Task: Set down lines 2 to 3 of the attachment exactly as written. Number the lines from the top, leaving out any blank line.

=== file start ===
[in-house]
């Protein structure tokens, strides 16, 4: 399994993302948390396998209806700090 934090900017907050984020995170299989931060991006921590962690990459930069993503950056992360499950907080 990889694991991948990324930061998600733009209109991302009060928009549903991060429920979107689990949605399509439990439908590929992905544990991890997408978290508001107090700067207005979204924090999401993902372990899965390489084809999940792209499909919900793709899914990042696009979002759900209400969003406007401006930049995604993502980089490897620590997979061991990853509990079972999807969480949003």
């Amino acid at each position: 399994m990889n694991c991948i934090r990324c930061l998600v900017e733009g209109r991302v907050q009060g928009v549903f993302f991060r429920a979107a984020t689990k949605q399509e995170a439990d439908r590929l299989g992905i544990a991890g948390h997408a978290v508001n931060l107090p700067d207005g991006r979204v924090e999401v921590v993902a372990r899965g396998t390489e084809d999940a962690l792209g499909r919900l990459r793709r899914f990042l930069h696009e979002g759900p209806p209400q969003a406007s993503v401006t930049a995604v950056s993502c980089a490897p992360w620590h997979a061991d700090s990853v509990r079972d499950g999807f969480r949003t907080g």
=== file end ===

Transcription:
């Protein structure tokens, strides 16, 4: 399994993302948390396998209806700090 934090900017907050984020995170299989931060991006921590962690990459930069993503950056992360499950907080 990889694991991948990324930061998600733009209109991302009060928009549903991060429920979107689990949605399509439990439908590929992905544990991890997408978290508001107090700067207005979204924090999401993902372990899965390489084809999940792209499909919900793709899914990042696009979002759900209400969003406007401006930049995604993502980089490897620590997979061991990853509990079972999807969480949003």
């Amino acid at each position: 399994m990889n694991c991948i934090r990324c930061l998600v900017e733009g209109r991302v907050q009060g928009v549903f993302f991060r429920a979107a984020t689990k949605q399509e995170a439990d439908r590929l299989g992905i544990a991890g948390h997408a978290v508001n931060l107090p700067d207005g991006r979204v924090e999401v921590v993902a372990r899965g396998t390489e084809d999940a962690l792209g499909r919900l990459r793709r899914f990042l930069h696009e979002g759900p209806p209400q969003a406007s993503v401006t930049a995604v950056s993502c980089a490897p992360w620590h997979a061991d700090s990853v509990r079972d499950g999807f969480r949003t907080g």